Ways to support a young carer

If you know a young carer, you might feel like there is nothing you can do to make their situation better. The reality is that young carers really need you, even though they might not say it, and there are lots of things you can do to help them feel more supported and less alone.

• Be their safe person:
• Be compassionate and empathetic.
• Let them know that they can talk to you about anything. Even if they don’t take you up on your offer, keep reminding them so they know you are being genuine. Sometimes young carers are protecting themselves by not opening up right away, so don’t take it personally. You never know when they might finally reach out.
• Be supportive, nonjudgmental and try not to pry for information. Just listen to what they feel comfortable sharing.
• Focus on their perspective and experiences rather than on their family members.
• Ask the young carer what they need and want from you. Are they looking for someone who will simply listen to them and let them vent, a mentor, or someone who will challenge them?
• If you can, help them meet others who have similar experiences so they feel less alone.
• If they are ready, help facilitate opportunities for them to learn new things, improve their coping strategies, increase their support system, and have some fun.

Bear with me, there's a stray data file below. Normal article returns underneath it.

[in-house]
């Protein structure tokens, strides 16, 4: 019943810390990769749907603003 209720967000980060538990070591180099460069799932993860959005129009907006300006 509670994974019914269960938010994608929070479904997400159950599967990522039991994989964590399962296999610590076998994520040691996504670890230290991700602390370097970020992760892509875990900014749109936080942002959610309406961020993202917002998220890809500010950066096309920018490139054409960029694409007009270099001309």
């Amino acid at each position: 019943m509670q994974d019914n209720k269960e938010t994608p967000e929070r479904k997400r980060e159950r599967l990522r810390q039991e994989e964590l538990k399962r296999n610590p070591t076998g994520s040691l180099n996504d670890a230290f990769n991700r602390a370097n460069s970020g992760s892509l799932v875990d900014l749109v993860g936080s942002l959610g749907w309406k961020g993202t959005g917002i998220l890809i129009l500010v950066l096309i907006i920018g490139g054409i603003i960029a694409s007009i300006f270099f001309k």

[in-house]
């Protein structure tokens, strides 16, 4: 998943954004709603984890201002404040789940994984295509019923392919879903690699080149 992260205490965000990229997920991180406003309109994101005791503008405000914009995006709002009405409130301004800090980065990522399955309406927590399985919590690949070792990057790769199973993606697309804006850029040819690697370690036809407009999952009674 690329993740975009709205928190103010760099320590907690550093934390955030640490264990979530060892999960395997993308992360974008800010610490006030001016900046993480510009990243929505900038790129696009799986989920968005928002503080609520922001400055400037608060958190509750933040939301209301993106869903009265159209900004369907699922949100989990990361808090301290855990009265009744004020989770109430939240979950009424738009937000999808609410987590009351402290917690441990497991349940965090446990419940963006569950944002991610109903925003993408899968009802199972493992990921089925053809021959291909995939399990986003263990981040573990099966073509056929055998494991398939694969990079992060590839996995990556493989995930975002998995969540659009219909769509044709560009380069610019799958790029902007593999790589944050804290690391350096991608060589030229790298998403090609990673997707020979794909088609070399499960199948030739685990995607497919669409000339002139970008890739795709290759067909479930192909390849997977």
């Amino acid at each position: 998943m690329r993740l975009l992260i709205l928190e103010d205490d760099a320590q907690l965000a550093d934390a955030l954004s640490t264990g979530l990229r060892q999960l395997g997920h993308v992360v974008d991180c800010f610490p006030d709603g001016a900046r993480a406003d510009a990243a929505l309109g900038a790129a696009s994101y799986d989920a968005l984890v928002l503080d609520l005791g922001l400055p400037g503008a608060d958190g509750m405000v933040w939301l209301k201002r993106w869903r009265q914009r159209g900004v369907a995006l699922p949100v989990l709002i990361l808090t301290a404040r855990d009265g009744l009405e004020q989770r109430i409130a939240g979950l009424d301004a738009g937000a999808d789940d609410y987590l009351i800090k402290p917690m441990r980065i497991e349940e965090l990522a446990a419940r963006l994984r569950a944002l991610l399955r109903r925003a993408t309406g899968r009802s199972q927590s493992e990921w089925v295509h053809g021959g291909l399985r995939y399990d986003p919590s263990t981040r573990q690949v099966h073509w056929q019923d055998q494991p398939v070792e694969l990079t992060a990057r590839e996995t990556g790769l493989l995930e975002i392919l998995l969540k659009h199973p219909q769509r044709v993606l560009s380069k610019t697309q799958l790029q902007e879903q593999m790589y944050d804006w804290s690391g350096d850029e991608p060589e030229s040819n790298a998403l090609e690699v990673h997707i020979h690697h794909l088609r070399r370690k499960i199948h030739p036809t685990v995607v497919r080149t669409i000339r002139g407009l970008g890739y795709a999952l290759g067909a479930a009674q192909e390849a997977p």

• Help them find a safe place where they can go to relax when they need a break from their responsibilities at home.

You can play an important role in the lives of young carers as a supportive, stable and caring adult. There are many issues that can come up at school that you can help address. Here are some points to keep in mind:

• Every school has young carers. Find out who they are and invest some extra time in them. Get to know their name and story, make time for them, and be encouraging. A little positive attention and understanding can go a long way.
• Educate other staff on the young carer experience to help raise awareness about the ways it can impact their lives both inside and outside of school.
• Explore who the young carer would like to have as their go-to people at school and how to access them.
• Do the best you can not to judge young carers based on your knowledge of, or interactions with, their siblings, parents, or other family members. For example, their sibling might have a disability or mental health issue that causes them to act out in class, but that doesn’t mean that the young carer will as well.
• Be understanding and take steps to make your classroom or office as safe as possible for young carers. School may be the only place that young carers have time away from home or a predictable routine and you may be the only adult they have outside their family that they can trust and open up to.
• Make time in your schedule to consistently check in with the young carer.
• Be flexible and accommodate their needs when you can:
• Set aside time outside of class to help them with homework.
• Provide extensions if they’ve been dealing with an emergency.
• Be understanding when they miss school to help their family.
• Explore how they can stay connected with their family during school hours when needed.
• Don’t underestimate the impact you’re having as a caring adult.
• Share this information with your colleagues, other community members, and young carers.